Derrick Guild was born in Perth, Scotland, in 1963. From 1983-1987, he attended Duncan of Jordanstone College of Art and Design, in Dundee, Scotland, where he received a First Class Honors BA in Fine Art, and Postgraduate Diploma, Highly Commended. Guild briefly taught at the Art Institute of Chicago, and was a visiting lecturer at the Glasgow School of Art, and his alma mater. He has received numerous awards and accolades, including a 1984 Diadem Architects Centenary Award, a 1994 Villiers David Award, a 2004 Royal Scottish Academy Sir William Gillies Bequest Award, a 2005 Carnegie Trust Award for the Universities of Scotland, and was inducted into the Royal Scottish Academy in 2010. Guild has had solo exhibitions at Paton Gallery in London, The Scottish Gallery in Edinburgh, and Allan Stone Gallery in New York. He has been in group exhibitions throughout the United States and United Kingdom. Guild lives and works in Endinburgh.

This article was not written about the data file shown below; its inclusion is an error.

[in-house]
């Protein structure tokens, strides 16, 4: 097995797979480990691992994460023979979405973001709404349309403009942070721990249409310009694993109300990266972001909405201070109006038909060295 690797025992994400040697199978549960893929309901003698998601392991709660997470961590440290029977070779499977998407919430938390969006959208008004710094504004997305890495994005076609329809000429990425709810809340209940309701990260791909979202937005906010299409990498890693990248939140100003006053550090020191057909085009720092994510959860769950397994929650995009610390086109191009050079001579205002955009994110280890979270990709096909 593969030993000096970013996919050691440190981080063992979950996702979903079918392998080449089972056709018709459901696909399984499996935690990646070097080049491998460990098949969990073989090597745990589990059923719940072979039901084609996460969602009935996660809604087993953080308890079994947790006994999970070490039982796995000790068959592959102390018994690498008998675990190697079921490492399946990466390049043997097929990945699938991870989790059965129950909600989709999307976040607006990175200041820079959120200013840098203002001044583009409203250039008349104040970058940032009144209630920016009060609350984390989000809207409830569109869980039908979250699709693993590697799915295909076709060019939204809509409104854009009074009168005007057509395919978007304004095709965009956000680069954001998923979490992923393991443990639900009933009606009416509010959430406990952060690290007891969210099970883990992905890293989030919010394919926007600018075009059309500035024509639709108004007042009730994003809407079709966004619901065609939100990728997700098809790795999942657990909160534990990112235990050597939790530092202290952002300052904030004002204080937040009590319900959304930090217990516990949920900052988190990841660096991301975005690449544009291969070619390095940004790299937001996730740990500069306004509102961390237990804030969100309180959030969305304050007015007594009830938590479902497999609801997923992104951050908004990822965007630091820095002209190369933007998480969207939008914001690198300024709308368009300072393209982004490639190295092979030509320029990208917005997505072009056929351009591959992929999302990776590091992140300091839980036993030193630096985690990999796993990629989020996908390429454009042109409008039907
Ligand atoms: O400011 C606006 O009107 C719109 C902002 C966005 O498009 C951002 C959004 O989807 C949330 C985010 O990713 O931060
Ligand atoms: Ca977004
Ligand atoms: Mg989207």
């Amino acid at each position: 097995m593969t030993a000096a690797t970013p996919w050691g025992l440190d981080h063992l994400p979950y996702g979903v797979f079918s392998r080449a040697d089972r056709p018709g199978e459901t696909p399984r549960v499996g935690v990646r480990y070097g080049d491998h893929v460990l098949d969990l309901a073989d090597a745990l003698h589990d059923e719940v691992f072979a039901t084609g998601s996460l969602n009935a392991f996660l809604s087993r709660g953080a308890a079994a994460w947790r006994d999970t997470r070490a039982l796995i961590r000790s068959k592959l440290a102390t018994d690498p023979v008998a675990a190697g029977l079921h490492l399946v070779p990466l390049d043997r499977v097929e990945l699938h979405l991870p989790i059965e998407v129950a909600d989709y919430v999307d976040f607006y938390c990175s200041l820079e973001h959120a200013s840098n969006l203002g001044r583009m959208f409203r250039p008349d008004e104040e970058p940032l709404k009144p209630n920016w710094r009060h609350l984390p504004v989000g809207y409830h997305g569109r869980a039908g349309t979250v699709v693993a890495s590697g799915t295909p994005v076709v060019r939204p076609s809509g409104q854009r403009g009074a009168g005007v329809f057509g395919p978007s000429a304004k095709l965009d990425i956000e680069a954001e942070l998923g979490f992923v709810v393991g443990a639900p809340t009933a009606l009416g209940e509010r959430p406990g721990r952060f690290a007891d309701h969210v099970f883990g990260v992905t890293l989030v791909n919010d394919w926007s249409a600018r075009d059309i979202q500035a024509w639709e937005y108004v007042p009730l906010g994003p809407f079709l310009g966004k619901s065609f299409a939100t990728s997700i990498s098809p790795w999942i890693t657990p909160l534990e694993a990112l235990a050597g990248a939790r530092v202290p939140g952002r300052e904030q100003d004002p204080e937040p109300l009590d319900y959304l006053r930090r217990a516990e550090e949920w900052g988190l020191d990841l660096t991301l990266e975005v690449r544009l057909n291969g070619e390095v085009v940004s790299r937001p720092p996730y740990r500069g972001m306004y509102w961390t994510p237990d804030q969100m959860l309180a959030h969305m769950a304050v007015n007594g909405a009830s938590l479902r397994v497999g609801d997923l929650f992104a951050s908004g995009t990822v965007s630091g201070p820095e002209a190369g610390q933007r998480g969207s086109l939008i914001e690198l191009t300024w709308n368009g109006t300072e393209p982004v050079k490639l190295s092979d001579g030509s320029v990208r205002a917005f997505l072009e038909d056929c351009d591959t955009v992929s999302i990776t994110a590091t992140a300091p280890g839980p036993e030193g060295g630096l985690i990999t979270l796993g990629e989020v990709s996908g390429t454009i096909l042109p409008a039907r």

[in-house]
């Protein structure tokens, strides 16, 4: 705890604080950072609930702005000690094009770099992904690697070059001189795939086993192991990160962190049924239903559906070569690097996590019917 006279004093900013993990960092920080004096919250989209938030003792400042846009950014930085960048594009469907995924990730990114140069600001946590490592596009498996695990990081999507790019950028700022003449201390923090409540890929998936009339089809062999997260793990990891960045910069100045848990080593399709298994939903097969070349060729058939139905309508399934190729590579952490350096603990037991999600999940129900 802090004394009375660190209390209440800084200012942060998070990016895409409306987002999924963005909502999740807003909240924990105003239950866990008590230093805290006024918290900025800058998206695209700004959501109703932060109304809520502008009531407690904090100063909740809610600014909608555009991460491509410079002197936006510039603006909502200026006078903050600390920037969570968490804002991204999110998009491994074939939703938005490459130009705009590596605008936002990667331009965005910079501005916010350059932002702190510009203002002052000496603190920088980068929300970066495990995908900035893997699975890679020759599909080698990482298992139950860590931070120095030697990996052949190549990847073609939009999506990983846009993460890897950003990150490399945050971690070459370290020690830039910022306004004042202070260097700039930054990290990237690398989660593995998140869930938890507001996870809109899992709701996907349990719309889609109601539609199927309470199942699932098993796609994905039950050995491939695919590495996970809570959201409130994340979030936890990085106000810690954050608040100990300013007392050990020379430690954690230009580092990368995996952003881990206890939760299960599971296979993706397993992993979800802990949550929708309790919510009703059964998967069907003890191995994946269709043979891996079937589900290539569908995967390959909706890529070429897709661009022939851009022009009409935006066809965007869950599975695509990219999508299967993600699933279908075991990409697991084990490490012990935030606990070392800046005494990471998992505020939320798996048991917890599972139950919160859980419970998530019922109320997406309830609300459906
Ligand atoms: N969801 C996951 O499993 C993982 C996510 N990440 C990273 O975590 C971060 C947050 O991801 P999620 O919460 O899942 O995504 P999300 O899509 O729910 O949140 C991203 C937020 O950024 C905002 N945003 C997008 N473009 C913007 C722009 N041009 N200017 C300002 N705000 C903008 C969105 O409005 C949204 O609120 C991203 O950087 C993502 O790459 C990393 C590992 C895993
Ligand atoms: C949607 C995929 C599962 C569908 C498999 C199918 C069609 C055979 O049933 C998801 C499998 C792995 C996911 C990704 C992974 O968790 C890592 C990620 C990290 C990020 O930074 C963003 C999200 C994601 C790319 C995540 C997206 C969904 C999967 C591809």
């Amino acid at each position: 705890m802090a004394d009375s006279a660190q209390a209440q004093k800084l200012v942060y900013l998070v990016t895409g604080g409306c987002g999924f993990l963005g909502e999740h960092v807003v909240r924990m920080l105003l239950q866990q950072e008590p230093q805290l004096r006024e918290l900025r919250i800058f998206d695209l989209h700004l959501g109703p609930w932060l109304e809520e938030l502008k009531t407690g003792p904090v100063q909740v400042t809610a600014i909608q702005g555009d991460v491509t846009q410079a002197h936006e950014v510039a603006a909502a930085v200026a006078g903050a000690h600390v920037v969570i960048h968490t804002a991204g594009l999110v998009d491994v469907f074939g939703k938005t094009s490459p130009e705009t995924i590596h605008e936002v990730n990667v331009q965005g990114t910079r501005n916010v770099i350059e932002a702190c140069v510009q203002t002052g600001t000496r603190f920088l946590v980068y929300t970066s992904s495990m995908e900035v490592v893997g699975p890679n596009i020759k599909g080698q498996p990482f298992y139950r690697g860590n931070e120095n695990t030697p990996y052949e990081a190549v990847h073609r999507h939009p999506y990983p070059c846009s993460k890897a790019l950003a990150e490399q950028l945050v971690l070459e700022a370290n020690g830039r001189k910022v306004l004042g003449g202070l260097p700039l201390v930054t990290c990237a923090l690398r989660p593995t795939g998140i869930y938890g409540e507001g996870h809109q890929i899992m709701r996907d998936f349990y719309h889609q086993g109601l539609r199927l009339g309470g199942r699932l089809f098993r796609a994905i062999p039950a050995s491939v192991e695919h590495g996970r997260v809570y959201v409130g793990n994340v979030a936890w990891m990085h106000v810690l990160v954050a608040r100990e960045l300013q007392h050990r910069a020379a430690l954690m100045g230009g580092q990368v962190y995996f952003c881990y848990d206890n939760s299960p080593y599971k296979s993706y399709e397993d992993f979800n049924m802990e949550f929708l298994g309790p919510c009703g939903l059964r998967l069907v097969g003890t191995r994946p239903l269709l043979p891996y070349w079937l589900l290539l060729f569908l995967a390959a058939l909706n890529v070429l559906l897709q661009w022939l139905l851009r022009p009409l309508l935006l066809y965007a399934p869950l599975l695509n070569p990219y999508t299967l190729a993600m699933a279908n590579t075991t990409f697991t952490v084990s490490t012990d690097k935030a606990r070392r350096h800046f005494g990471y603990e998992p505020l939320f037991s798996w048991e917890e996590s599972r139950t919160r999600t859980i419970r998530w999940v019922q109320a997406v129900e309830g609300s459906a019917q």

Working in a style that links mystery, irony, and realism, Derrick Guild channels the Dutch Rococo and seventeenth century Spanish painting in contemporary depictions of everyday objects isolated on dark backgrounds. By heightening the quotidian and familiar to new levels of poignancy or perplexity, Guild imbues objects with an uneasiness that defies conventions. Like Magritte, whose use of visual-puns both warp and twist our earthly imaginations, Guild uses sly humor to play with our subconscious. Appearing to arrive from a dream world, Guild’s subjects catch us off guard: straw hats covered in cloves, bread-shaped crosses, or dog-eared parchment with irises, lilies and cacti growing from a common stem. These objects, isolated like specimens, relics, or evidence of a crime, tease the viewer with understanding, but their truth remains opaque. While Surrealist painters worked in a world that often seemed far removed from our own, Guild confounds or sense of logic with paintings that touch reality, but remain forever out of grasp.